Confusion Reined

Forgive me if you’ve heard this story before. It needs retelling after I came across the video on youtube. His name was Paul Michael Larson. In the winter of 1984 he was selling ice cream out of a truck to the kids of Lebanon, Ohio while repeating clown music drove him to watch television games shows.

Larson especially enjoyed watching the game show, Press Your Luck. It was a fun show. Contestants would slap a big plunger button in fear of a whammy lighting up on the big board. If the whammy came up, you lost. If not, the random flashing board would light up a prize. You can keep the prize and quit, or, you can try for another prize, but if you get the whammy you lose everything. A person’s greed always kept the large prize money in check. Getting a whammy was only a matter of time. (Odds were about 1 in 6.)

Larson thought he saw a pattern to the flashing board and took it upon himself to tape each episode and study them meticulously. He found the pattern. There were only six background boards that would repeat in sequence. After he memorized the boards and the pattern it was only a matter of coordination.

On May 19, 1984, Michael Larson made that whammy his bitch. It wasn’t until the second half of the show, when the big money board was being used, that Larson made his move. What happened next has my schandenfrued guru lusting to go back in time just to watch the Press Your Luck executive producer/director Bill Carruthers lose his mind.

I’m sure lost money was fueling his anxiety, but after a while he had to be questioning his own sanity. Why would this guy spin again with $60k in the bank if there was a chance to lose it all? Why is he doing it again? Why is he spinning again? Why? Why? WTF is going on? How can he not hit a whammy?

Carruthers, in freak out, made the call to Michael Brockman, CBS’s head of daytime programming, in hopes of freaking him out. I imagine he succeeded. Bringing the story into historical context, the scandal of the TV game show 21 was difficult to forget. For game show producers, the nightmare scenario was more Congressional hearings. Stopping the game only because they were losing must of appeared to be a one-way ticket to subpoena city. Unless they could figure out what was happening, there was nothing to stop Larson from looting CBS with this stupid little show.

After $80 thousand I imagine Carruthers must of been spinning around room like the gay guy in Airplane yelling, “Auntie-Em, Auntie-Em, It’s a twister! It’s a twister!” Brockman must of been on the other end of the phone demanding updates on the disaster. “How much? How much?!? What the **** is going on over there? I’m calling in a bomb threat!”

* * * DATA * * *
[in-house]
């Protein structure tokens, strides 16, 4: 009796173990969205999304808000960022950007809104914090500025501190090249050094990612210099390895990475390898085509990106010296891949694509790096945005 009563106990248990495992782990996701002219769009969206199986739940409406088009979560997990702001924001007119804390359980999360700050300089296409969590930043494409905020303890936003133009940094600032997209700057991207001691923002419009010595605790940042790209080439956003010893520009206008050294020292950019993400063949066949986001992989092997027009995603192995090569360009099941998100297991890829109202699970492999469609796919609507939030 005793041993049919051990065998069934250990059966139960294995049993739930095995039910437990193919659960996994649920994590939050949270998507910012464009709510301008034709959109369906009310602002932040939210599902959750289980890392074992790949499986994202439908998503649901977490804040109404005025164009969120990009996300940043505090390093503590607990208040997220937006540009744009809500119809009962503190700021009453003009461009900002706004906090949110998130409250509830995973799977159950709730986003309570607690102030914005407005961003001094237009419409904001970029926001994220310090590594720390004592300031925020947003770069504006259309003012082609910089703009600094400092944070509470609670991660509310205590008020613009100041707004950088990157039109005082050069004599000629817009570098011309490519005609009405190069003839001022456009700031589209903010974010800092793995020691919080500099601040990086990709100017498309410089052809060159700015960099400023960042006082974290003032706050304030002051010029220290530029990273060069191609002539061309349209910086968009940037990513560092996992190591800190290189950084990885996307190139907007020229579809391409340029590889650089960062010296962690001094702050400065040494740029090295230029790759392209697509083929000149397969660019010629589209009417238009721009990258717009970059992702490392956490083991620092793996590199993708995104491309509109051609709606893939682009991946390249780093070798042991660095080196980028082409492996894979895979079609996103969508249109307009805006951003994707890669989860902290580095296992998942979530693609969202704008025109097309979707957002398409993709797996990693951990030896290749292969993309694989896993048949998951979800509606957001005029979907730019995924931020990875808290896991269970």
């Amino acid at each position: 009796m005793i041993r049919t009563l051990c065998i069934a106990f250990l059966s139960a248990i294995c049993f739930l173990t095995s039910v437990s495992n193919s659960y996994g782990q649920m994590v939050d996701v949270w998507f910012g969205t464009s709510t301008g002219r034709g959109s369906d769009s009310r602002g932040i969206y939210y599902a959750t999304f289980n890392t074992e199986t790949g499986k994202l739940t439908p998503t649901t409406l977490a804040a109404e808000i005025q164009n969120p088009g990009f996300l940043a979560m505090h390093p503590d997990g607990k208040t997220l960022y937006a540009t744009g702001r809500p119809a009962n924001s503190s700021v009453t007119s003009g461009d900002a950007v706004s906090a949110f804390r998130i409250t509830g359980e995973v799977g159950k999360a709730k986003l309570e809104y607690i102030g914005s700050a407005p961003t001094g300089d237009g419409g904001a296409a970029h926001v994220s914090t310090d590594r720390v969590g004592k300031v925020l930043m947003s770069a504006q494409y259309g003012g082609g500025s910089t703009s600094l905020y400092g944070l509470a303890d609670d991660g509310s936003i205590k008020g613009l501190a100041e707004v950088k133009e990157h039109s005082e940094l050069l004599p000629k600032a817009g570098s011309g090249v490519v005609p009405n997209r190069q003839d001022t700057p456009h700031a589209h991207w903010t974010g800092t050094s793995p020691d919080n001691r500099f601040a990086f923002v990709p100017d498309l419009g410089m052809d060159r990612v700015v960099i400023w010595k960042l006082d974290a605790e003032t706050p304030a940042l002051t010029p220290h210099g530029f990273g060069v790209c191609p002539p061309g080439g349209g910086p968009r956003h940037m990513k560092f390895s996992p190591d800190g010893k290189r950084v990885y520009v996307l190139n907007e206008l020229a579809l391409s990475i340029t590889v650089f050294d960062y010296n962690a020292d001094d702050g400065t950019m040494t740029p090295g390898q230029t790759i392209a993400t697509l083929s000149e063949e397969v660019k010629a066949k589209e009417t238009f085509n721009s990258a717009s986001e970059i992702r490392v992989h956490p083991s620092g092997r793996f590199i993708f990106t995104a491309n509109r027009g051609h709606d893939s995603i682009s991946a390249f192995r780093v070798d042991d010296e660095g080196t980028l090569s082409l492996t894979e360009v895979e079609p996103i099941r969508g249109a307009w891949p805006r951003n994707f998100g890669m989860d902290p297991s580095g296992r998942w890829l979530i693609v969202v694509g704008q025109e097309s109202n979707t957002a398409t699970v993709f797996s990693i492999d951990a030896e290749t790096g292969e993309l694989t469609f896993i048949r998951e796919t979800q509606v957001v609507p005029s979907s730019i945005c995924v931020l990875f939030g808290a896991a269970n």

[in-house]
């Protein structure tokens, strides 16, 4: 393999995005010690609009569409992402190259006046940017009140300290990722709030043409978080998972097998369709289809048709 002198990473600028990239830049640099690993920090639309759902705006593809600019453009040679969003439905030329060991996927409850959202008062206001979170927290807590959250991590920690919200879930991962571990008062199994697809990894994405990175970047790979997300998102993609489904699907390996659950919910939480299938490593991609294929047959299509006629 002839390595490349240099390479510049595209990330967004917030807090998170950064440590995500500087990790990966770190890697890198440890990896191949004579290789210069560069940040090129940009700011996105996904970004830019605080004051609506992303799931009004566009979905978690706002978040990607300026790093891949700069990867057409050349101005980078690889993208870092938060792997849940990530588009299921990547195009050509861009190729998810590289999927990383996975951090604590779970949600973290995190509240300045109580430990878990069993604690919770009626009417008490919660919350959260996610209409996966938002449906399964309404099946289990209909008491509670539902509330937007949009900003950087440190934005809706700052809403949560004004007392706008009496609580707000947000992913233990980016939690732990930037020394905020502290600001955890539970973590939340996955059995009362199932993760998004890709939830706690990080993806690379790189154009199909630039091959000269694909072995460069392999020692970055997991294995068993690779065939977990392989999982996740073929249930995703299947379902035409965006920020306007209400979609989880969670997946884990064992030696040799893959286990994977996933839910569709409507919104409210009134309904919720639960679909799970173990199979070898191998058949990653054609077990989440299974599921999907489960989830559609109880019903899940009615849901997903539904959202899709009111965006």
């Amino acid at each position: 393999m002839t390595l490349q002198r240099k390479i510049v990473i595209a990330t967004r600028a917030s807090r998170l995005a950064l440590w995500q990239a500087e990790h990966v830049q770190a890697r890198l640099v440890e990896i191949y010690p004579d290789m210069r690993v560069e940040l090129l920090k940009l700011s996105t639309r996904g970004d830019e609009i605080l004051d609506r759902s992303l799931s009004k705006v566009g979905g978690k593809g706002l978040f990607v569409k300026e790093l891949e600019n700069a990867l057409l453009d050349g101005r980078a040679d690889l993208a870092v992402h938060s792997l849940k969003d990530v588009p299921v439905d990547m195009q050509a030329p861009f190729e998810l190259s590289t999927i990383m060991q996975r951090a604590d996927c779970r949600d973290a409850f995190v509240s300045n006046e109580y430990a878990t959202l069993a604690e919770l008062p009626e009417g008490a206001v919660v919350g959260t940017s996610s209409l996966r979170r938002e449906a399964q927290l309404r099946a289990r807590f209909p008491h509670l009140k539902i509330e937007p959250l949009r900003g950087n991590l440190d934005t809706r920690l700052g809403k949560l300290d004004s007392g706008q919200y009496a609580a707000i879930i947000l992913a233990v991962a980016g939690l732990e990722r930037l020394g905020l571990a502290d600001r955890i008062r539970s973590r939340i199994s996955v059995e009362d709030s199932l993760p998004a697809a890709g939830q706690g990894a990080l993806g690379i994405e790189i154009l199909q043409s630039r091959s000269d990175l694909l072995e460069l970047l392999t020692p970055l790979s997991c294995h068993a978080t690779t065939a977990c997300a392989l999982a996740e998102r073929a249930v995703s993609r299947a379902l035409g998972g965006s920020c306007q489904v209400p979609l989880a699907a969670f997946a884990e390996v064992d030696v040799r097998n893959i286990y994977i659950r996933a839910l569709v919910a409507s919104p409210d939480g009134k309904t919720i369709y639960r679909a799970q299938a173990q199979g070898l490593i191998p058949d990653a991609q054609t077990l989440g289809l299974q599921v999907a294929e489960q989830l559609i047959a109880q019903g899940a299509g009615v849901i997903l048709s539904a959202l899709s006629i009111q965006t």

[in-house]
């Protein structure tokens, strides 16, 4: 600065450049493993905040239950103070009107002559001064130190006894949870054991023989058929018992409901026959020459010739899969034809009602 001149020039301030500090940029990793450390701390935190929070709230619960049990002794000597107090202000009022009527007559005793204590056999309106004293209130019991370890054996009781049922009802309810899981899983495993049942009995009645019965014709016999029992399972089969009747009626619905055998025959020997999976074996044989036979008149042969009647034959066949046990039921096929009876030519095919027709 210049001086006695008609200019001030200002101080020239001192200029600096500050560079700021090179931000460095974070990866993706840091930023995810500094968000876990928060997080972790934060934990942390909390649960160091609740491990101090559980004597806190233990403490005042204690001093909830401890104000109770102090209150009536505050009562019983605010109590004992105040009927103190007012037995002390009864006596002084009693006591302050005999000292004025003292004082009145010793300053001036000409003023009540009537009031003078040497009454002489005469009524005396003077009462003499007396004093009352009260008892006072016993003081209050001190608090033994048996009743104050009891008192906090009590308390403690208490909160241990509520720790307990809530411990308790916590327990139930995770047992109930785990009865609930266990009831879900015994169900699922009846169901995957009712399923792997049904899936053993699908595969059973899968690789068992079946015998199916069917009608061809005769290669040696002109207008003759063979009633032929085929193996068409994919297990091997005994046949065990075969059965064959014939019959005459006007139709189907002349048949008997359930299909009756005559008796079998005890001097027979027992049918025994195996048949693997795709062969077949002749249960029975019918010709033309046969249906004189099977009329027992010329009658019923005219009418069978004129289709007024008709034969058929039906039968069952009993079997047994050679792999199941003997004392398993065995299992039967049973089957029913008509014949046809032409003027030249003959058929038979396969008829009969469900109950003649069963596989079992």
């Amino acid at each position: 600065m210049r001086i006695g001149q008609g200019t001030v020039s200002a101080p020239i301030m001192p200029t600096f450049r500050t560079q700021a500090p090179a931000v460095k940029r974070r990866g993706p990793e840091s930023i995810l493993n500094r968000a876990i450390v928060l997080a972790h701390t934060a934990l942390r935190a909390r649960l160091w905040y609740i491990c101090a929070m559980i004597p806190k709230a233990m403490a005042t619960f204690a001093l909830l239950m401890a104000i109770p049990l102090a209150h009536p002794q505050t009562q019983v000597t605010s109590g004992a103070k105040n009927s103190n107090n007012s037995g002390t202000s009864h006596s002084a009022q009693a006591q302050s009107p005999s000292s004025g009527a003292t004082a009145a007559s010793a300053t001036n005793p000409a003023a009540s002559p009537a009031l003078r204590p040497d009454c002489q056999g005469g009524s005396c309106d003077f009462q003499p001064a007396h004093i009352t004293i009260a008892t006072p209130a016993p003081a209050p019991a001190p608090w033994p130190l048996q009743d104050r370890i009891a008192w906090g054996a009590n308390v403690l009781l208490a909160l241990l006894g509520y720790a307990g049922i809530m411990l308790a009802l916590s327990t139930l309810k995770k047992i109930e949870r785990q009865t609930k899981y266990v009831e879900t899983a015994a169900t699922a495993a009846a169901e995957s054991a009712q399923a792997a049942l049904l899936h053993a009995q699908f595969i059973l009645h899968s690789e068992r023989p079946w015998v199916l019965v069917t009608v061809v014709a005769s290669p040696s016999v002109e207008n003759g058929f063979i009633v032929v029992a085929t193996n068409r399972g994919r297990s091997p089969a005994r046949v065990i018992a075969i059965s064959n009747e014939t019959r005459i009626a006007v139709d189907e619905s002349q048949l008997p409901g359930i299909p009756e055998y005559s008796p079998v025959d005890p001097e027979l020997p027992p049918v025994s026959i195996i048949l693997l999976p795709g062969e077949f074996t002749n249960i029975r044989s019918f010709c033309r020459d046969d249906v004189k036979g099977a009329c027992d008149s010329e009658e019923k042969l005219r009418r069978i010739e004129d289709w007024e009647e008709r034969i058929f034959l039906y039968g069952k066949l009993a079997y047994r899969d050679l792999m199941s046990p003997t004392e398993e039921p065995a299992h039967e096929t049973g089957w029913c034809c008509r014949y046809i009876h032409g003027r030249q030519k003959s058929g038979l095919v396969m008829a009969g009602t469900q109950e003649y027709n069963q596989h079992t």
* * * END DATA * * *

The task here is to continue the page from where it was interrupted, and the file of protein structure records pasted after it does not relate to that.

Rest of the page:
But then, Larson lost his nerve. After 45 spins and over $100,000 in prize money, Larson stopped. 100k was his number. It was the most money won my ever won at one time on a T.V. game show. 21 had payed out the huge sum of 120k to Charles Van Doren over 15 weeks. This was 1984 dollars and it took Larson less than a day. In the end, CBS had to pay him $110,237. After all, Larson had not cheated and it wasn’t illegal to pay attention.

It’s important to note that Larson’s opponents were suffering from the same level of confusion that Carruthers was facing. The host, Peter Tomarken, was awestruck and had a hard time concealing his feelings. Everyone in the audience was wounded as well. No one could figure out how, or why, or what, they had just seen. There was no rational explanation as to why Larson would continue to spin with so much money in the bank. There was no rational explanation as to how he could become so lucky. On top of that, no one in the audience could really work up the good will towards Larson’s win after viewing repeated violations of the laws of physics. Confusion reined.

That’s what tickles me the most. Hundreds of people, all at once, going home from a long day, and repeatedly questioning themselves, “What the F**k did I just see?”

Life didn’t treat Larson well after that. He lost most of his money in a Ponzi scheme and the rest was actually stolen from him. Larson’s story was the story of the little guy, the loser, the sad sack, and how, one day, one perfect day, he stuck it to the man. He beat the bank at it’s own game. Bravo Michael! It was smart not to get greedy. I don’t want to own CBS either.

After a while the feds had tracked down Larson for the Ponzi scheme, but they didn’t get their man. (Oddly enough, here’s a picture of Charles Ponzi for which the Ponzi scheme is named after.) This time the whammy was Wal-Mart. Larson was an assistant manager and was shit-out-of-luck when it came to health benefits. In good Christian fashion, even though Wal-Mart makes more money than many countries, they would rather their employee’s die than pay for their health insurance. In 1999, Larson died of throat cancer before the feds could apprehended him.

Philosophers often wrangle with the question, “Would you want to know how and when you are going to die?” Most people say no. I have always been a yes-man to that question and for just that reason. When I die of natural causes I want to be a million dollars in debt with the mafia and have a thousand cops busting through my front door only to find my fresh corpse with an unpaid prostitute. Larson had the right idea. He stuck it to the man one last time.

Here is Michael on Press Your Luck:


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